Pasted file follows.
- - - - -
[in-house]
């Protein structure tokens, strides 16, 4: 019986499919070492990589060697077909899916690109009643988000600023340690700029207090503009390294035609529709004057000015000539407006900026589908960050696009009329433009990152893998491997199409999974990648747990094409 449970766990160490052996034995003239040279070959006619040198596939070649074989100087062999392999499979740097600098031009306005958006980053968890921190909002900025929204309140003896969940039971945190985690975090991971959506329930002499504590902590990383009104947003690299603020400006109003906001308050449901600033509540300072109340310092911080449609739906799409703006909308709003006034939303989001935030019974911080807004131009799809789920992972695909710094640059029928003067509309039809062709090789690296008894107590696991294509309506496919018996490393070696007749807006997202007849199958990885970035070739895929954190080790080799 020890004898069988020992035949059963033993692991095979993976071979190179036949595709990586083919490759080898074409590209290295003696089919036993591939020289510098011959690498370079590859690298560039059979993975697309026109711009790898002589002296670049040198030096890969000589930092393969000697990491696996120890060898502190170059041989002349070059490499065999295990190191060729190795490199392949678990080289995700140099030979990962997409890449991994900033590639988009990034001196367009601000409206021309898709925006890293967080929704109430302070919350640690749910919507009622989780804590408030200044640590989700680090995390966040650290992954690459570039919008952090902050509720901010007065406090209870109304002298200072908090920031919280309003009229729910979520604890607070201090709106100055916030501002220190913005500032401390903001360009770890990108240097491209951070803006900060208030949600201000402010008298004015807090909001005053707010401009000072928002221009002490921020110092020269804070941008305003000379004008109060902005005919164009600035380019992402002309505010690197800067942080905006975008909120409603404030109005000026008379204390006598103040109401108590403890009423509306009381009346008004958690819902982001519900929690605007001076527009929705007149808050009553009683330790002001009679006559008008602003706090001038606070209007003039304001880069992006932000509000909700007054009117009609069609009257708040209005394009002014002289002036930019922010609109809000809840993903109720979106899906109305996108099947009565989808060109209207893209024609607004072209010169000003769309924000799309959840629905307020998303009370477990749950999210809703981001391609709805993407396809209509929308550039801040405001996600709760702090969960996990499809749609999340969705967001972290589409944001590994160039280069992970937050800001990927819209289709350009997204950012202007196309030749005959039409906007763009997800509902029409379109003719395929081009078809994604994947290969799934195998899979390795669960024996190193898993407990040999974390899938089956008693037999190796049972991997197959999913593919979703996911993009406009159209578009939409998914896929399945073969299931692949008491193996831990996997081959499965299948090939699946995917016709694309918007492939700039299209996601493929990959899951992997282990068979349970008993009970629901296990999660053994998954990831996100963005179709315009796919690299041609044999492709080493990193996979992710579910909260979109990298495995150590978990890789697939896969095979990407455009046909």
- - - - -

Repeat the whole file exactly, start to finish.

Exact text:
[in-house]
């Protein structure tokens, strides 16, 4: 019986499919070492990589060697077909899916690109009643988000600023340690700029207090503009390294035609529709004057000015000539407006900026589908960050696009009329433009990152893998491997199409999974990648747990094409 449970766990160490052996034995003239040279070959006619040198596939070649074989100087062999392999499979740097600098031009306005958006980053968890921190909002900025929204309140003896969940039971945190985690975090991971959506329930002499504590902590990383009104947003690299603020400006109003906001308050449901600033509540300072109340310092911080449609739906799409703006909308709003006034939303989001935030019974911080807004131009799809789920992972695909710094640059029928003067509309039809062709090789690296008894107590696991294509309506496919018996490393070696007749807006997202007849199958990885970035070739895929954190080790080799 020890004898069988020992035949059963033993692991095979993976071979190179036949595709990586083919490759080898074409590209290295003696089919036993591939020289510098011959690498370079590859690298560039059979993975697309026109711009790898002589002296670049040198030096890969000589930092393969000697990491696996120890060898502190170059041989002349070059490499065999295990190191060729190795490199392949678990080289995700140099030979990962997409890449991994900033590639988009990034001196367009601000409206021309898709925006890293967080929704109430302070919350640690749910919507009622989780804590408030200044640590989700680090995390966040650290992954690459570039919008952090902050509720901010007065406090209870109304002298200072908090920031919280309003009229729910979520604890607070201090709106100055916030501002220190913005500032401390903001360009770890990108240097491209951070803006900060208030949600201000402010008298004015807090909001005053707010401009000072928002221009002490921020110092020269804070941008305003000379004008109060902005005919164009600035380019992402002309505010690197800067942080905006975008909120409603404030109005000026008379204390006598103040109401108590403890009423509306009381009346008004958690819902982001519900929690605007001076527009929705007149808050009553009683330790002001009679006559008008602003706090001038606070209007003039304001880069992006932000509000909700007054009117009609069609009257708040209005394009002014002289002036930019922010609109809000809840993903109720979106899906109305996108099947009565989808060109209207893209024609607004072209010169000003769309924000799309959840629905307020998303009370477990749950999210809703981001391609709805993407396809209509929308550039801040405001996600709760702090969960996990499809749609999340969705967001972290589409944001590994160039280069992970937050800001990927819209289709350009997204950012202007196309030749005959039409906007763009997800509902029409379109003719395929081009078809994604994947290969799934195998899979390795669960024996190193898993407990040999974390899938089956008693037999190796049972991997197959999913593919979703996911993009406009159209578009939409998914896929399945073969299931692949008491193996831990996997081959499965299948090939699946995917016709694309918007492939700039299209996601493929990959899951992997282990068979349970008993009970629901296990999660053994998954990831996100963005179709315009796919690299041609044999492709080493990193996979992710579910909260979109990298495995150590978990890789697939896969095979990407455009046909």